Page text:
But besides being an authority figure for the Les Républicains members tempted by this “union,” and a mentor to Marion Maréchal, Buisson also recently embarked on the adventure with a politico-cultural foundation “to work towards the union of conservatives and populists.” Called “La cause” (the cause), this organization is the consecration of exchanges between Patrick Buisson, far-right media superstar Eric Zemmour and associates of Monsignor Rey, the traditionalist bishop of Toulon-Fréjus. Charles de Meyer, the president of the association SOS Chrétiens d’Orient, also took part in the discussions. These names suggest that a Christian identity will be at the heart of this foundation. Patrick Buisson also plans to organize a “forum” entitled “2022: The People versus Macron” to be held in late May or early June 2020. Designed in the manner of the “right-wing convention” organized by the Maréchal & Co. group, the aim of this forum is “to study the new canonical cleavage between progressivism and populism, which is the key to understanding the debate today.”
 National conservatism is a political brand (not being a solid ideology) created to promote a sort of “Trumpism without Trump,” i.e., trying to find in Trumpist nationalism “a kernel of coherent ideology that can outlast the Trump presidency.” See: https://www.nytimes.com/2019/08/02/opinion/national-conservatives-republicans-trump.html
 The “right wing” in this chart includes Jacques Chirac’s RPR party (1976-2002), Nicolas Sarkozy’s UMP party (2002-2015), and the Les Républicains party (2015-today).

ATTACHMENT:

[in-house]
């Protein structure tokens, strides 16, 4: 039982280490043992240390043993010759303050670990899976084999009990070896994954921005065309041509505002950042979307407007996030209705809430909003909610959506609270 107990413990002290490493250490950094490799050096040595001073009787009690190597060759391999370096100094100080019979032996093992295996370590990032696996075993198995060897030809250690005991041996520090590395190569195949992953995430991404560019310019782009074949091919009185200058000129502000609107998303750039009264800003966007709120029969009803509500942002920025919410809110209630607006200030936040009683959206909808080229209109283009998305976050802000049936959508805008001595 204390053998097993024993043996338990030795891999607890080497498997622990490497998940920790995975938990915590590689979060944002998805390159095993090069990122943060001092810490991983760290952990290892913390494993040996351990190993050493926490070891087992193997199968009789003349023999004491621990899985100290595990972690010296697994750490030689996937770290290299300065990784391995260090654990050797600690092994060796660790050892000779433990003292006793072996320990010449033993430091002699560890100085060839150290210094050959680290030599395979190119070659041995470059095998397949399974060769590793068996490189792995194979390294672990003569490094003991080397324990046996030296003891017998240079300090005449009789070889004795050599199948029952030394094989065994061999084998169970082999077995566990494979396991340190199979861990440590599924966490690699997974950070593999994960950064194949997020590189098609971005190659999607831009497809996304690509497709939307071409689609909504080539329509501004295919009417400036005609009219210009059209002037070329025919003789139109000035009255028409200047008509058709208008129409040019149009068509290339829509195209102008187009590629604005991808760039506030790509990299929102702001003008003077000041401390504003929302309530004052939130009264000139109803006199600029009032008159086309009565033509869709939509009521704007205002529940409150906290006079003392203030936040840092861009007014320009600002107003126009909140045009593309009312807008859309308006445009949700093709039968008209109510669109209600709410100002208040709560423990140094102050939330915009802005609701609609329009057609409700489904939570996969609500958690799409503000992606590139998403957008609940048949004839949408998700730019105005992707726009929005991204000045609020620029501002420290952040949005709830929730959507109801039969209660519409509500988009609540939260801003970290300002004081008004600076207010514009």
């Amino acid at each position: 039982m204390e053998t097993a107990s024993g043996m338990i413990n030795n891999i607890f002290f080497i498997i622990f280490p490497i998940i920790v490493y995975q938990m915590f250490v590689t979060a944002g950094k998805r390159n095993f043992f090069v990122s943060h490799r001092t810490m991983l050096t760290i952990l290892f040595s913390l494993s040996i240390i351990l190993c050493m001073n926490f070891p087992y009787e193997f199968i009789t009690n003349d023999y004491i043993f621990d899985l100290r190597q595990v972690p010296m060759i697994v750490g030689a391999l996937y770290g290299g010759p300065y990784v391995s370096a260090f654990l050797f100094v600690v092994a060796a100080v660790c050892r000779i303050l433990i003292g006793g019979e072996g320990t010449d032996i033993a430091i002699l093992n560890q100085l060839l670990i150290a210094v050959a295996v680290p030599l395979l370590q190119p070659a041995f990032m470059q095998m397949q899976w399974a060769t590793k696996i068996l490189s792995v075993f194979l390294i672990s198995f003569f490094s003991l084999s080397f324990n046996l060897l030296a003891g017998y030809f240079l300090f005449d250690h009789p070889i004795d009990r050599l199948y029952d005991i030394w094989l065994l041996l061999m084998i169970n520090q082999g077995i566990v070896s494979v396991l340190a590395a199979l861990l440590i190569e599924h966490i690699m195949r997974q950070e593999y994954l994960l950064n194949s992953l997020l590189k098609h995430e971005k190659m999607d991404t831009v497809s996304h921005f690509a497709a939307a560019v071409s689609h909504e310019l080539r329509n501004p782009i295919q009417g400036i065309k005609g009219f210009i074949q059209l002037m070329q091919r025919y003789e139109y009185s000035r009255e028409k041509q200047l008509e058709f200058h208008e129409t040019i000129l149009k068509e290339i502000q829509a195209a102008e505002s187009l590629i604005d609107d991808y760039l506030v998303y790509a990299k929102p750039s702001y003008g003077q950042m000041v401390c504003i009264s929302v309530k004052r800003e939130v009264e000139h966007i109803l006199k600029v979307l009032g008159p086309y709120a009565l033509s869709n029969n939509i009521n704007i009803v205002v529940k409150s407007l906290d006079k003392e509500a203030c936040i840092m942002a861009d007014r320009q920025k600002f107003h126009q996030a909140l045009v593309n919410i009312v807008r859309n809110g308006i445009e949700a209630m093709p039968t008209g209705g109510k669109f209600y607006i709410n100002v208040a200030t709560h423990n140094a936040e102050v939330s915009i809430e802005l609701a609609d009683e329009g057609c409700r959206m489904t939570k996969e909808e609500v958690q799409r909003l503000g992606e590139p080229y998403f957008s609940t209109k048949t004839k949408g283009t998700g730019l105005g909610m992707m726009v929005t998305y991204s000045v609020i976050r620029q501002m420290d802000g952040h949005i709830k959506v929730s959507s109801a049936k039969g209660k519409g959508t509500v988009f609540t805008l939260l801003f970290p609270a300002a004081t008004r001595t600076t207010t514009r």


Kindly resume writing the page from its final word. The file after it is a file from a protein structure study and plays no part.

For a complete biography, including his upbringing in a royalist family and his academic work on the OAS terrorists, see: https://www.nouvelobs.com/politique/election-presidentielle-2012/20120216.OBS1600/patrick-buisson-le-stratege-de-l-ombre.html and https://www.lejdd.fr/Politique/Cinq-choses-a-savoir-sur-Patrick-Buisson-655821
 Terra Nova, Projet 2012 – Contribution n°31, L’axe UMPFN : Vers le parti patriote ?, p.20 http://tnova.fr/system/contents/files/000/000/830/original/L%27axe_UMPFN_vers_le_parti_patriote_-_Terra_Nova.pdf?1436950462
 The “cordon sanitaire” (sanitary cordon) is a Belgian political practice introduced at the initiative of Flemish environmentalist leader Jos Geysels, aimed at excluding extreme right-wing political parties from any political majority. The term is also used to describe similar situations in other countries, where rival parties come together against parties that threaten the liberal, usually far-right, order. For more information, see: https://blogs.mediapart.fr/henri-goldman/blog/271219/belgique-les-aventures-du-cordon-sanitaire
 A report dated April 1, 1957, refers to a complaint of torture filed against Lieutenant Jean-Marie Le Pen, concerning his military activities during the Algerian war
 Terra Nova, Projet 2012 – Contribution n°31, L’axe UMPFN : Vers le parti patriote? p. 21.
 After speaking for fewer than ten minutes at the CPAC conference, Marion Maréchal was all over the news, e.g., within a month after the conference, one of the biggest right-wing newspapers in France, Le Figaro, devoted two full pages to a profile of her : https://www.lefigaro.fr/politique/2018/03/30/01002-20180330ARTFIG00278-l-influence-toujours-bien-presente-de-marion-marechal-le-pen-au-fn.php
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About the Author
About the Author
Masha P. Davis is a Ph.D. student working on the French and European Far Right in Paris, France.